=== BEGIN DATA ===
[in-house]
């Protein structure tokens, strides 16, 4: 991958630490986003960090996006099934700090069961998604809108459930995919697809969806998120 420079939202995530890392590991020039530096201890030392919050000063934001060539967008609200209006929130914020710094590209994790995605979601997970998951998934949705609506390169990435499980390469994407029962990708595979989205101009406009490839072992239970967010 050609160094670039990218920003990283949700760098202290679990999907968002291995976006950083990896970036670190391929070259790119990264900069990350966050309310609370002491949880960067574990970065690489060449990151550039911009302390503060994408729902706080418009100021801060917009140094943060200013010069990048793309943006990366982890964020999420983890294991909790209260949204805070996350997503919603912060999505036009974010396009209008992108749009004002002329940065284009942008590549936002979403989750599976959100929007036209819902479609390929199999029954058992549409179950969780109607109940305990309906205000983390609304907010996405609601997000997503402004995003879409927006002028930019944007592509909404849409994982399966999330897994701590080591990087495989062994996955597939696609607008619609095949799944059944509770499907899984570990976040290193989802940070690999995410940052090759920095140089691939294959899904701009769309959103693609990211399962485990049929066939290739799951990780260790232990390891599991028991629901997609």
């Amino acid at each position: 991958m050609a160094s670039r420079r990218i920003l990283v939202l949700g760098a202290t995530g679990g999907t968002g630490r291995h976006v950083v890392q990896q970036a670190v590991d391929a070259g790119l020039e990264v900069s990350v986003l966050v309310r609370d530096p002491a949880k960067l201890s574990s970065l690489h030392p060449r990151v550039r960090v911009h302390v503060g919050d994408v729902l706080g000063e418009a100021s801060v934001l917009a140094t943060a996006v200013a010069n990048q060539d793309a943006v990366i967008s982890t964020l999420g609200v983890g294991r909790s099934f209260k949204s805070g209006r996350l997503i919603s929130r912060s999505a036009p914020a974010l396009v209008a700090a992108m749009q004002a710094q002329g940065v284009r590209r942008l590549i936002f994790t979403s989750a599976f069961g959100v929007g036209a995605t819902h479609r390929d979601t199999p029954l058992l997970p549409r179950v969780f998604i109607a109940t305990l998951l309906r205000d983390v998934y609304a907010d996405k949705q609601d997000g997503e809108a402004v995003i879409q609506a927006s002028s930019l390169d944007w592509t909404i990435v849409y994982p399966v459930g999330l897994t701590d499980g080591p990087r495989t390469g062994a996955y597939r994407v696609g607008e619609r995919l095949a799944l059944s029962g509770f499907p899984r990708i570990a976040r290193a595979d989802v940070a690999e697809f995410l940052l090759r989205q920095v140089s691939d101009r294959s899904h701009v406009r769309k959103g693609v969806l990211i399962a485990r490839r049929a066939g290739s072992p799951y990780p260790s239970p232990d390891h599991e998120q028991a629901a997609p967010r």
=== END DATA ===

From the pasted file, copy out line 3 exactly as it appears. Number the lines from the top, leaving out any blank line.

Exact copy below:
């Amino acid at each position: 991958m050609a160094s670039r420079r990218i920003l990283v939202l949700g760098a202290t995530g679990g999907t968002g630490r291995h976006v950083v890392q990896q970036a670190v590991d391929a070259g790119l020039e990264v900069s990350v986003l966050v309310r609370d530096p002491a949880k960067l201890s574990s970065l690489h030392p060449r990151v550039r960090v911009h302390v503060g919050d994408v729902l706080g000063e418009a100021s801060v934001l917009a140094t943060a996006v200013a010069n990048q060539d793309a943006v990366i967008s982890t964020l999420g609200v983890g294991r909790s099934f209260k949204s805070g209006r996350l997503i919603s929130r912060s999505a036009p914020a974010l396009v209008a700090a992108m749009q004002a710094q002329g940065v284009r590209r942008l590549i936002f994790t979403s989750a599976f069961g959100v929007g036209a995605t819902h479609r390929d979601t199999p029954l058992l997970p549409r179950v969780f998604i109607a109940t305990l998951l309906r205000d983390v998934y609304a907010d996405k949705q609601d997000g997503e809108a402004v995003i879409q609506a927006s002028s930019l390169d944007w592509t909404i990435v849409y994982p399966v459930g999330l897994t701590d499980g080591p990087r495989t390469g062994a996955y597939r994407v696609g607008e619609r995919l095949a799944l059944s029962g509770f499907p899984r990708i570990a976040r290193a595979d989802v940070a690999e697809f995410l940052l090759r989205q920095v140089s691939d101009r294959s899904h701009v406009r769309k959103g693609v969806l990211i399962a485990r490839r049929a066939g290739s072992p799951y990780p260790s239970p232990d390891h599991e998120q028991a629901a997609p967010r």